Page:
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Stellar season set for CAC

For 31 seasons the Covington Arts Council has been bringing the best the performing arts to Covington County. Be it Broadway-caliber productions of "Big River" or "Same Time Next Year", or amazing feats of acrobatic delights like the Peking Acrobats, to world-class performances of ballet like "Jekyll and Hyde" to Grammy-nominated jazz singers - the Covington Arts Council tries to find something for everyone.

As the council enters its 31st season, Paula Harr, executive director of the council, said that's the goal again this year.

"We think we've got a little something for everybody this year," Harr said. "We try every year to offer something for a good cross section of Covington County."

And this year's shows should appeal to that diverse citizenry.

The CAC kicks off its season Tuesday, Oct. 14 at 7 p.m. with a show sure to delight most fans of southern writing and humor.

A Tribute to Lewis Grizzard takes the stage at the LBW Dixon Center Theater when Bill Oberst Jr. brings his one-man show to Andalusia.

Oberst's show is not simply someone on stage trying to tell stories like Grizzard, but is in fact, a man on stage telling the stories of Lewis Grizzard, as Lewis Grizzard.

Oberst's show is authorized by Grizzard's widow, Dedra, and his former manager Steve Enoch. The show features the best of Grizzard's stand-up comedy and selections from his books and columns - including the famous, or infamous "Definition of a Redneck."

Dedra said of the show, "There will never be another Lewis, but this is as close as we will ever come to enjoying him on-stage again. I think Lewis would be proud."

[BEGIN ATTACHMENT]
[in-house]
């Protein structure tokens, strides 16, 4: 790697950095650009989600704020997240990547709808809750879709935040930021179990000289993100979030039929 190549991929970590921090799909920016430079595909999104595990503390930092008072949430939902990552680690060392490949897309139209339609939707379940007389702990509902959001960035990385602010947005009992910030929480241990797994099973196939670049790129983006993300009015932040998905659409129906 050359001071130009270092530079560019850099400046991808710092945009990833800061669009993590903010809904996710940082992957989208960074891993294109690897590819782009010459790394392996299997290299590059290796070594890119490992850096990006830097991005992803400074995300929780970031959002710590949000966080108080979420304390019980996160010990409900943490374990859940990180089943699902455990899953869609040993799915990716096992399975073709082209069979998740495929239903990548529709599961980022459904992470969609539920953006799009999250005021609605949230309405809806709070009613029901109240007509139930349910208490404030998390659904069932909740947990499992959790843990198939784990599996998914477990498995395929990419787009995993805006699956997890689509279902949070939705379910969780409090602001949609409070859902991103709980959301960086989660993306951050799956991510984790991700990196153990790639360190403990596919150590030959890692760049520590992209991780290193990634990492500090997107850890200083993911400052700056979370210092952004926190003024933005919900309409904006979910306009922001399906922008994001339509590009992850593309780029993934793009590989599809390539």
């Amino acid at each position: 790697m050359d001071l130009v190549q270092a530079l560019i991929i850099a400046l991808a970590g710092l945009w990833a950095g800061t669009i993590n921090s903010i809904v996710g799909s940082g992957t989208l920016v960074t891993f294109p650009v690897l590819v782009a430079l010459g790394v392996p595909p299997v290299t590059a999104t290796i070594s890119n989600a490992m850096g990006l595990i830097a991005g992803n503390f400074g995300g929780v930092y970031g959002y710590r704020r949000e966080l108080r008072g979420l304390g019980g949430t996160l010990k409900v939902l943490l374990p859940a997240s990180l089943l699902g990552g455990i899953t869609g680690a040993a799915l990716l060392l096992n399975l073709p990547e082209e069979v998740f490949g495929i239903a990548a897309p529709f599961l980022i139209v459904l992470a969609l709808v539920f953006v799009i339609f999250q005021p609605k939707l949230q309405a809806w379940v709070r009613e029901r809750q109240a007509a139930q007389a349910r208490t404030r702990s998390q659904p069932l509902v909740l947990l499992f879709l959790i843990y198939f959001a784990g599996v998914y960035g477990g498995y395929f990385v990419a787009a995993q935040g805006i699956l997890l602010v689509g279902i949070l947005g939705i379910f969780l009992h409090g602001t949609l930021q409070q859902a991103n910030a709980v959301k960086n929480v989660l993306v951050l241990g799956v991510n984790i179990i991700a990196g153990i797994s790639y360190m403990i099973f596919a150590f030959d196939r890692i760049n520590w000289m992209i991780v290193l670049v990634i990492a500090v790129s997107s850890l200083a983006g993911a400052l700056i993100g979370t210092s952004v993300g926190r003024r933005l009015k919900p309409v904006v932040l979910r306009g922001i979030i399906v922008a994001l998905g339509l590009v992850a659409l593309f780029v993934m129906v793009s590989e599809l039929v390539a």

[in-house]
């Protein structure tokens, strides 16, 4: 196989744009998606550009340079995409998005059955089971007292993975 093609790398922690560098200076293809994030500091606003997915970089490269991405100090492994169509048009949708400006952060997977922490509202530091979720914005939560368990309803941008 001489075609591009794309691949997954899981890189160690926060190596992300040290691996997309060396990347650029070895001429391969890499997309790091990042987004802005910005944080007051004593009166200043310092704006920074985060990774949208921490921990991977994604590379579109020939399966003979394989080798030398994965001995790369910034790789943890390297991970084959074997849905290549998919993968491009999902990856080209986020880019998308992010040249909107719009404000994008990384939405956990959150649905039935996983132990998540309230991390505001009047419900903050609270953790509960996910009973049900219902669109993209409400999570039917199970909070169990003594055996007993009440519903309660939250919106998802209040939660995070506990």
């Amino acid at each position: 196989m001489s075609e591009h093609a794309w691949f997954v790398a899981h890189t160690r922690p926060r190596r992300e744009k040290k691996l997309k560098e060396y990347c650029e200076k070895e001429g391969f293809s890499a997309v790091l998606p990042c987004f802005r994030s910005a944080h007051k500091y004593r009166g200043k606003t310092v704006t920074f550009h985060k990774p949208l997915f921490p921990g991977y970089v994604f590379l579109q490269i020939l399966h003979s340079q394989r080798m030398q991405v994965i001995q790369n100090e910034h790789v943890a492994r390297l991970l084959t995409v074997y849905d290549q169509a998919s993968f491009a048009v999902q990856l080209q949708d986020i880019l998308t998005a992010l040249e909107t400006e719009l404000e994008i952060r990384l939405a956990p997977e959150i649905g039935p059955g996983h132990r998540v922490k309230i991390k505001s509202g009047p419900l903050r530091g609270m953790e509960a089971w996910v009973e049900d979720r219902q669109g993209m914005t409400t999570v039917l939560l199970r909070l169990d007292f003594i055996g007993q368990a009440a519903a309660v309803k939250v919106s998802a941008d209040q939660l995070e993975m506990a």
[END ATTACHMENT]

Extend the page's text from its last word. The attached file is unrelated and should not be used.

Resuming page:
"I know Lewis Grizzard had a huge following in Covington County," Harr said. "The man doing this has the blessing of his manager and last wife. It's a great show."

But, Harr warns that like Grizzard's humor, this show isn't necessarily for youngsters.

"This show's not really a 'family show'," she said. "Lewis could get a little racy in his comedy. It's probably more PG-13 than our other shows. Young adults and adults will like this show. Anyone who was a Lewis Grizzard fan will love this show.

"There's going to be laughter and tears, as some of the material deals with Lewis' fight with cancer, but it's mostly going to be laughing until you cry," she continued.

The fun continues with CAC's next offering, coming in November, when an American movie classic comes to the stage thanks to some help from a legendary Tony Award-winning choreographer.

"Singin' in the Rain," made famous by Gene Kelley, is one of the most beloved musicals of all time - and now Covington County has the opportunity to experience the show up close and personal.

"Covington County loves musicals," Harr said. "It was a great movie, and it's a great musical. It will rain on stage at the Dixon Center for that very famous scene from the movie."

Legendary choreographer and director Twyla Tharp developed the movie for the stage, retaining nearly all of the original choreography in tact.

"This is definitely a good show for the whole family," Harr added. "Seeing it live - there's nothing like it."